Daily Archives: January 18, 2013

A Sourcing Innovation Prediction for 2013, Part V

The blame rests solely with the company and all companies who believe that payment terms of 200 days are reasonable! Governments should not only go to war over this atrocity, but should fine and criminally charge anyone who purposely delays payment to suppliers just to make the quarter / year end numbers look rosier! It’s one thing if the company doesn’t have money in the bank and can’t borrow at better terms than the supplier, and the supplier knows this up front but agrees to late payment in exchange for a greater margin knowing that the demand is there and the company will pay as soon as the customer does. But this isn’t the case.

Right now, most companies have money in the bank. Lots of it. Last year US-based Mega Corporations were hoarding $1.73 Trillion in cash! That’s roughly 12% of US GDP! And even if they didn’t have cash in the bank, there was still plenty of cash to borrow from the US banks that were sitting on $1.50 Trillion of excess cash reserves! (Source: The Guardian) In other words, the mega-corporations and big banks alone are sitting on a cash stock-pile that is 25% of annual US GDP! And while most of them may be doing their best to shelter it outside of the U.S. (Source: WSJ), and in Europe and Asia in particular, these companies still have easy access to that cash and, more importantly, typically have more cash in either the supplier’s home country or a country in close proximity to the supplier (since US companies are still outsourcing just about everything, despite the fact that it often makes sense to home-source and near-source due to rising transportation costs and labour rates).

They’re just choosing to …

Be a mean one, just like me.
They really are a heel.
They’re as cuddly as a cactus and as charming as an eel,
  just like me!
They’re all bad bananas with a greasy black peel!

They’re all monsters, worse than me.
Their hearts are empty holes.
Their brains are full of spiders, they have garlic in their souls,
  just like me!
(Even) I shouldn’t touch them with a thirty-nine-and-a-half foot pole!

They fill my heart with envy,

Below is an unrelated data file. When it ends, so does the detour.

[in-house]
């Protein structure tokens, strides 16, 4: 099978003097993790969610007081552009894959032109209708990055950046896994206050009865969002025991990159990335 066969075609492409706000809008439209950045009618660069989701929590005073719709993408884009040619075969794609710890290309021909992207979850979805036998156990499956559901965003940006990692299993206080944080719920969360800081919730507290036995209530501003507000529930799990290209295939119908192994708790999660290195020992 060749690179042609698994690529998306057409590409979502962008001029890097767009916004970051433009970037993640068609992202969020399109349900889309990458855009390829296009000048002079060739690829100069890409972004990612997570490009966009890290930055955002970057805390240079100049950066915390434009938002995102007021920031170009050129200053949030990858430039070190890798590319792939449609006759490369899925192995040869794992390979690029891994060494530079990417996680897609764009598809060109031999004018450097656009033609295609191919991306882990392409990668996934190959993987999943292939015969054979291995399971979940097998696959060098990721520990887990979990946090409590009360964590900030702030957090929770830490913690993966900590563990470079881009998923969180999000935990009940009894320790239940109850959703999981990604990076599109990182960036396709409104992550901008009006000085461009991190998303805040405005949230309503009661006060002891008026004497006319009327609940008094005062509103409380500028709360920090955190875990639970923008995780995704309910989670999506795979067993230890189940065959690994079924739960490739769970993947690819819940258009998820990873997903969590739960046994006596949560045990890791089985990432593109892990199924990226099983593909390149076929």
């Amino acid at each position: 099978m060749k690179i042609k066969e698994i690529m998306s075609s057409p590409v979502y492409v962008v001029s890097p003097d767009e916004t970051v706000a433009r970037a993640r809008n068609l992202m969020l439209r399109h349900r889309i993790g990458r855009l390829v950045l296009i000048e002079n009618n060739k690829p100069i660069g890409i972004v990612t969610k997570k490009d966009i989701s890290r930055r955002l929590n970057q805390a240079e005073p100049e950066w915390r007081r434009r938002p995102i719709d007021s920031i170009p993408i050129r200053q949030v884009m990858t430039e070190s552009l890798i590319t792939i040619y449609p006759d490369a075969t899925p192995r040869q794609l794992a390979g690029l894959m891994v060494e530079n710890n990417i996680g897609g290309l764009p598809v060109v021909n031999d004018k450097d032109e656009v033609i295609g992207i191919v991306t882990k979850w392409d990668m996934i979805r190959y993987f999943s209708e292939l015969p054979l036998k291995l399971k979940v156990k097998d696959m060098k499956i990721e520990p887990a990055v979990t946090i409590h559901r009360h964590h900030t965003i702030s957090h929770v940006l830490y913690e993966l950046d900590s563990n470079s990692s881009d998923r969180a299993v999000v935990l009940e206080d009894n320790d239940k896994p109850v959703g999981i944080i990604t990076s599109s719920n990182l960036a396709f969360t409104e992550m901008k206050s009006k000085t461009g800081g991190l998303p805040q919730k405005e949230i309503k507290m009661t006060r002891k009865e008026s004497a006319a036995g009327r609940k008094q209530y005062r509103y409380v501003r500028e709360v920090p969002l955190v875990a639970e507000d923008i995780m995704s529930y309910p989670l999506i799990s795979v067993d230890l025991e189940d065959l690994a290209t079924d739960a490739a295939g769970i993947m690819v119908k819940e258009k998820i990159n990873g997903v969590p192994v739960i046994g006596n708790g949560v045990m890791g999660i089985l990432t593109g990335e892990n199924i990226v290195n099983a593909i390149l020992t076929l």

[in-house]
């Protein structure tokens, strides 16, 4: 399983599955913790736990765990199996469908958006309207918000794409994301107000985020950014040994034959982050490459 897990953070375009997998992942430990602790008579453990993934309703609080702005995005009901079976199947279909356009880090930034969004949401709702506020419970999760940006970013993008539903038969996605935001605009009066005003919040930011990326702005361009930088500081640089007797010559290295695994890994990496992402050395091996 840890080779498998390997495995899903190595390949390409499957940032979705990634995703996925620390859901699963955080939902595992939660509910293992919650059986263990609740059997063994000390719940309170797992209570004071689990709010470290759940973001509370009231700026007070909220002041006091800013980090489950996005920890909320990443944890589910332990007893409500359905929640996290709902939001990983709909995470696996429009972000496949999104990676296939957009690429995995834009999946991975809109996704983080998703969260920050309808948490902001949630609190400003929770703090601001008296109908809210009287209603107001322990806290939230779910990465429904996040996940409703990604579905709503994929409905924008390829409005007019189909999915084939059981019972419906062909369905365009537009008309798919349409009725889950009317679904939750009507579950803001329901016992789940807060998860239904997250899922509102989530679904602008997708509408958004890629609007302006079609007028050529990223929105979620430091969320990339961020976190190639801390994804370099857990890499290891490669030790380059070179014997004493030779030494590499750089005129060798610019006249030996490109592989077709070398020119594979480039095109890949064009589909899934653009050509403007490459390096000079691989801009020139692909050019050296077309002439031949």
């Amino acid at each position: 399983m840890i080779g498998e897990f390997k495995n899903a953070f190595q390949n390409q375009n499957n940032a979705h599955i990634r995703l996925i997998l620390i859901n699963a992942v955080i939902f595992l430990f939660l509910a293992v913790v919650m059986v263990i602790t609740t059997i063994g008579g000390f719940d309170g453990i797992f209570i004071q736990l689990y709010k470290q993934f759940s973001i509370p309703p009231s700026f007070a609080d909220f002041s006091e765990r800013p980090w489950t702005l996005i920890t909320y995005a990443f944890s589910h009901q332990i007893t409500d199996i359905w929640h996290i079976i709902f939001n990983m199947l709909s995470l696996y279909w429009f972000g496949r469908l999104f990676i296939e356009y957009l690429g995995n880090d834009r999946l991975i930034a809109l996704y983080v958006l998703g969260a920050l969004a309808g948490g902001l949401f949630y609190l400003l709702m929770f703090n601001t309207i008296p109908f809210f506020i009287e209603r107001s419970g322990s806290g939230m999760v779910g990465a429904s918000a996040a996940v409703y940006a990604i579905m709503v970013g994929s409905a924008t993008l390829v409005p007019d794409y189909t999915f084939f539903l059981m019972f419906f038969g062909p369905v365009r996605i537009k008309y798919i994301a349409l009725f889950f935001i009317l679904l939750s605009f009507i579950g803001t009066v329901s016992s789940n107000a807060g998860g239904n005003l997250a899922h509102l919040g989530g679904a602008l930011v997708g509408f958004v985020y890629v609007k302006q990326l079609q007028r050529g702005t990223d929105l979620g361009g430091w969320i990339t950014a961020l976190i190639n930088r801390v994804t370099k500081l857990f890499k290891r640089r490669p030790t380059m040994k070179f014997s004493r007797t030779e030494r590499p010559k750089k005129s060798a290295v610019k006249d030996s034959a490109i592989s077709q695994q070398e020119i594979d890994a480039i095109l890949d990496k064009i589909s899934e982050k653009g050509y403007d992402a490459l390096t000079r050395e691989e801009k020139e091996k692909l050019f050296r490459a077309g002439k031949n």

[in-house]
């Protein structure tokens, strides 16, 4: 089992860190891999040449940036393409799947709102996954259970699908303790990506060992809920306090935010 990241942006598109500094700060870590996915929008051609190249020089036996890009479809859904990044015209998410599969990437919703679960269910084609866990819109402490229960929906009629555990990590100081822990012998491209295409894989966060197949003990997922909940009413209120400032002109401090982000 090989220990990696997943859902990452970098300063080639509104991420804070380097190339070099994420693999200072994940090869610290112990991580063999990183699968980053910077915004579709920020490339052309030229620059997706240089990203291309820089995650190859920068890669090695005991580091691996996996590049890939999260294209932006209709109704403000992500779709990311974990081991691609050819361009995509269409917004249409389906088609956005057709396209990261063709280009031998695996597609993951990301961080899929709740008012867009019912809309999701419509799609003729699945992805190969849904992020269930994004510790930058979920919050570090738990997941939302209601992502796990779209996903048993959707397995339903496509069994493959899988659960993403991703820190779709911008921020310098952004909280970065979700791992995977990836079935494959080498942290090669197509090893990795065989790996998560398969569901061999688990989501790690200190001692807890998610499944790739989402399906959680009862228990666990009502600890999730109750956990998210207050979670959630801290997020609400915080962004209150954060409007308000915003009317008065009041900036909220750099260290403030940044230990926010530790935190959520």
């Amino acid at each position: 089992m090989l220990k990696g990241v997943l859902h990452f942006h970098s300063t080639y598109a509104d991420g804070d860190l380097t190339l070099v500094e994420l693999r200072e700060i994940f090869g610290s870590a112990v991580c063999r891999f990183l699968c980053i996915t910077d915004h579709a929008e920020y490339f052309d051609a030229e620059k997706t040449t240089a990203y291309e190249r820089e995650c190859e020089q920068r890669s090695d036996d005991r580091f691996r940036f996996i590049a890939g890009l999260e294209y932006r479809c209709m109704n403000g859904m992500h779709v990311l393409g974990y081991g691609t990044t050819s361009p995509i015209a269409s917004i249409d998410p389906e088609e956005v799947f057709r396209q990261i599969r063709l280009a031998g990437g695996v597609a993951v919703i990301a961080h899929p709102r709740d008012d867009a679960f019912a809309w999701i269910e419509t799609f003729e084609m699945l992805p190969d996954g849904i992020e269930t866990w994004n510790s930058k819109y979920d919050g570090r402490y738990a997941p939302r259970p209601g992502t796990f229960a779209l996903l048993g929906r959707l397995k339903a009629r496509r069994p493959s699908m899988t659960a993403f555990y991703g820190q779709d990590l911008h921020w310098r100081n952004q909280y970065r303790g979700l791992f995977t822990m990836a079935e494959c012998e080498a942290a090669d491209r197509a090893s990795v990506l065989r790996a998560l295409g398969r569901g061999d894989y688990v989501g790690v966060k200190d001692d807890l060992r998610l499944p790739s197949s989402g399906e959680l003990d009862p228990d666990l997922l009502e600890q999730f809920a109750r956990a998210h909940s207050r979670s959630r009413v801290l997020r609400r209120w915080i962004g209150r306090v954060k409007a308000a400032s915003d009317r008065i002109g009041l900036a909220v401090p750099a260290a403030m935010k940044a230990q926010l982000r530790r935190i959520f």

The way they run you ’round,
And promise you the moon while they run your business to the ground,
Given a choice between the two of us, you’d rather have me around!

They’re a …

The Grinch

We get the picture Mr. Grinch. They’re terrible people selling our collective futures for a slightly bigger profit today. And the worst thing is that they are too short-sighted to realize that, in the scenario described, a supplier bankruptcy really is their fault. If you told an average CEO that the company’s supplier went out of business, costing hundreds (or thousands) of people their livelihood, because the company too long to pay, what would he say? “It’s not our fault. We only represented 5% of their revenue. If 5% of our customers pay late, it doesn’t hurt us. So if they were run well, 5% of their revenue being late shouldn’t hurt them.” And the CEO would be right if only 5% of payments were late. But the reality is that, for many suppliers these days, is that they have to deal with 50% of their payments being late — real late, because once one mega-company shows that it’s okay to extend payment terms from one unreasonable number to an even-more unreasonable number, every other mega-company follows suit because they have a precedent and they have to do what they can to make their numbers look better, at any cost!

But since none of these CEOs or CFOs take the time to put 2 and 2, or 5 and 5, together, they don’t realize that at some point, there’s going to be too many 5′s, the supplier isn’t going to have the cash, and the local banks aren’t going to step up and lend the supplier any money. Banks don’t stay in business by handing out money to every Li, Wang, and Fung that walks through the door. They do it by managing risk. In this scenario, at some point the bank has to say to a begging supplier “if these companies haven’t paid you by now, they’re probably not going to pay – and even at 20% interest, we can’t lend you money that we feel we have a 0% chance of seeing again“.

So unless you want your company to be one of the ones where the CEO and CFO have this conversation later this year (before they lay you off as part of their bankruptcy restructuring plan), keep on top of Accounts Payable and make sure you do everything you can to insure that your suppliers, especially your cash poor ones, get paid promptly. Otherwise, you’ll be a grinch by association. And we’re better than that!